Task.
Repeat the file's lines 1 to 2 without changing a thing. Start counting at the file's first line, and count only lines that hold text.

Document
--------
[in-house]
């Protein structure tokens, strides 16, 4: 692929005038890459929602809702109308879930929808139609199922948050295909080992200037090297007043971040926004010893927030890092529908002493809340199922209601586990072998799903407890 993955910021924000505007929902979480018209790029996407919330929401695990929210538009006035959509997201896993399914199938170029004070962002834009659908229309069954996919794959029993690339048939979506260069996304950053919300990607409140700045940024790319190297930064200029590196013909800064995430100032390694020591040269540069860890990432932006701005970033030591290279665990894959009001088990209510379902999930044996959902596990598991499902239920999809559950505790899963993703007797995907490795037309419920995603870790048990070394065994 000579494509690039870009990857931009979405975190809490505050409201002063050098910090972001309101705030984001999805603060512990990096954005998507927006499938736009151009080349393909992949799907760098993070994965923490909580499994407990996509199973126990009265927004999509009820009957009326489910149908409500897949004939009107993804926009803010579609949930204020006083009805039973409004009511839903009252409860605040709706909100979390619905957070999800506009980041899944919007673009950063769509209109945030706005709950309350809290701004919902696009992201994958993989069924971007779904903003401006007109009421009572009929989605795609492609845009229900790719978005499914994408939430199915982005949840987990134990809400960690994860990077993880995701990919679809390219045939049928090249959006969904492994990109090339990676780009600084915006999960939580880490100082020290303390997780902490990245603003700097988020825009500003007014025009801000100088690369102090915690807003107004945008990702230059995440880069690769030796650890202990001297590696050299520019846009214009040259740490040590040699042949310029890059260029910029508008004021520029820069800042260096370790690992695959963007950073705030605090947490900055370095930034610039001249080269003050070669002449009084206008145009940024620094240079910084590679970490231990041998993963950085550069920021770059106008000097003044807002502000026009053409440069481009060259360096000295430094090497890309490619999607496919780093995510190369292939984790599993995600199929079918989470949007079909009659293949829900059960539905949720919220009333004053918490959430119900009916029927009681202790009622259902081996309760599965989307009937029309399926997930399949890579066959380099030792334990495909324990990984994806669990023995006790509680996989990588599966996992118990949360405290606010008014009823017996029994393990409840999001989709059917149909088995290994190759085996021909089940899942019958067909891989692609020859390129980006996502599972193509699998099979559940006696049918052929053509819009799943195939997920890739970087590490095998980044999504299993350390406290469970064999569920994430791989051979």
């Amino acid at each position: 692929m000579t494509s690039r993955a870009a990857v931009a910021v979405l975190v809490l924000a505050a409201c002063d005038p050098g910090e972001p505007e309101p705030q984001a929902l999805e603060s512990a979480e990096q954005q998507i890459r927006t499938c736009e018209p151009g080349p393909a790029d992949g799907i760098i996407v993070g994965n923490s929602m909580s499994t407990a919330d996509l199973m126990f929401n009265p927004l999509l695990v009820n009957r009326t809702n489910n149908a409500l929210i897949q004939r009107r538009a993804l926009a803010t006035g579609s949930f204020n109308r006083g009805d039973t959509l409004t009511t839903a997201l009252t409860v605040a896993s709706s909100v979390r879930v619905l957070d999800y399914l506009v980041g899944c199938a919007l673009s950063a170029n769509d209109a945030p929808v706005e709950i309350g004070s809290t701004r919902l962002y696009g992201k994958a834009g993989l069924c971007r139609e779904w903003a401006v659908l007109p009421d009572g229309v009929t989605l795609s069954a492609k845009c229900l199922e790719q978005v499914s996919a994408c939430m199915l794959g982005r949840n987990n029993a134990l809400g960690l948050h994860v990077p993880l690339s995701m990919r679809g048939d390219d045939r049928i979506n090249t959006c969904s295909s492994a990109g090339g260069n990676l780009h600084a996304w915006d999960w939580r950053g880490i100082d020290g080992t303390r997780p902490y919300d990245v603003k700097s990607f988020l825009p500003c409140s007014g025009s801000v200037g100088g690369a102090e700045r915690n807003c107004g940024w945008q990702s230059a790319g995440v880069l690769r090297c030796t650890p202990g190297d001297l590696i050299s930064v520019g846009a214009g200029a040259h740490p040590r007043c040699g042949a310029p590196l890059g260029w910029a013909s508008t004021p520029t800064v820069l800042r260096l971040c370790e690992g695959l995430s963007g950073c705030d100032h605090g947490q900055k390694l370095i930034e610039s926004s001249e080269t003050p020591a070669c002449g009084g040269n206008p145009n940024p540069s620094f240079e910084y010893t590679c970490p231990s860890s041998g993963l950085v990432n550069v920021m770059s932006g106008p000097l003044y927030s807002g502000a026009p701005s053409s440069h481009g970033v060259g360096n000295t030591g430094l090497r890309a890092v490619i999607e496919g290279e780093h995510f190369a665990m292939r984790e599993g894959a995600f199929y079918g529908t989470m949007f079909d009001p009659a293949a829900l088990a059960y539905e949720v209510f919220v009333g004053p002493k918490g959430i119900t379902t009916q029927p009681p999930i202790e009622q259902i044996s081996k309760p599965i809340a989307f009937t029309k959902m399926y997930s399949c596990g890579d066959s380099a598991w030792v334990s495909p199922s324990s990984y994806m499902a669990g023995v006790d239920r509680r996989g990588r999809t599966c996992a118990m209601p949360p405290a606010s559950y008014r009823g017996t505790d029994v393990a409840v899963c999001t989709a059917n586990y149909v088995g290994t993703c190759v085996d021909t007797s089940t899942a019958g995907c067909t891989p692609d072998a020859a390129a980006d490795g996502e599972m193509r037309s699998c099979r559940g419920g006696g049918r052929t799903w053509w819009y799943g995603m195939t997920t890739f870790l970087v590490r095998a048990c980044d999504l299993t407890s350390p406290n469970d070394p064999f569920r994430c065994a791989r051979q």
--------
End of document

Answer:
[in-house]
């Protein structure tokens, strides 16, 4: 692929005038890459929602809702109308879930929808139609199922948050295909080992200037090297007043971040926004010893927030890092529908002493809340199922209601586990072998799903407890 993955910021924000505007929902979480018209790029996407919330929401695990929210538009006035959509997201896993399914199938170029004070962002834009659908229309069954996919794959029993690339048939979506260069996304950053919300990607409140700045940024790319190297930064200029590196013909800064995430100032390694020591040269540069860890990432932006701005970033030591290279665990894959009001088990209510379902999930044996959902596990598991499902239920999809559950505790899963993703007797995907490795037309419920995603870790048990070394065994 000579494509690039870009990857931009979405975190809490505050409201002063050098910090972001309101705030984001999805603060512990990096954005998507927006499938736009151009080349393909992949799907760098993070994965923490909580499994407990996509199973126990009265927004999509009820009957009326489910149908409500897949004939009107993804926009803010579609949930204020006083009805039973409004009511839903009252409860605040709706909100979390619905957070999800506009980041899944919007673009950063769509209109945030706005709950309350809290701004919902696009992201994958993989069924971007779904903003401006007109009421009572009929989605795609492609845009229900790719978005499914994408939430199915982005949840987990134990809400960690994860990077993880995701990919679809390219045939049928090249959006969904492994990109090339990676780009600084915006999960939580880490100082020290303390997780902490990245603003700097988020825009500003007014025009801000100088690369102090915690807003107004945008990702230059995440880069690769030796650890202990001297590696050299520019846009214009040259740490040590040699042949310029890059260029910029508008004021520029820069800042260096370790690992695959963007950073705030605090947490900055370095930034610039001249080269003050070669002449009084206008145009940024620094240079910084590679970490231990041998993963950085550069920021770059106008000097003044807002502000026009053409440069481009060259360096000295430094090497890309490619999607496919780093995510190369292939984790599993995600199929079918989470949007079909009659293949829900059960539905949720919220009333004053918490959430119900009916029927009681202790009622259902081996309760599965989307009937029309399926997930399949890579066959380099030792334990495909324990990984994806669990023995006790509680996989990588599966996992118990949360405290606010008014009823017996029994393990409840999001989709059917149909088995290994190759085996021909089940899942019958067909891989692609020859390129980006996502599972193509699998099979559940006696049918052929053509819009799943195939997920890739970087590490095998980044999504299993350390406290469970064999569920994430791989051979």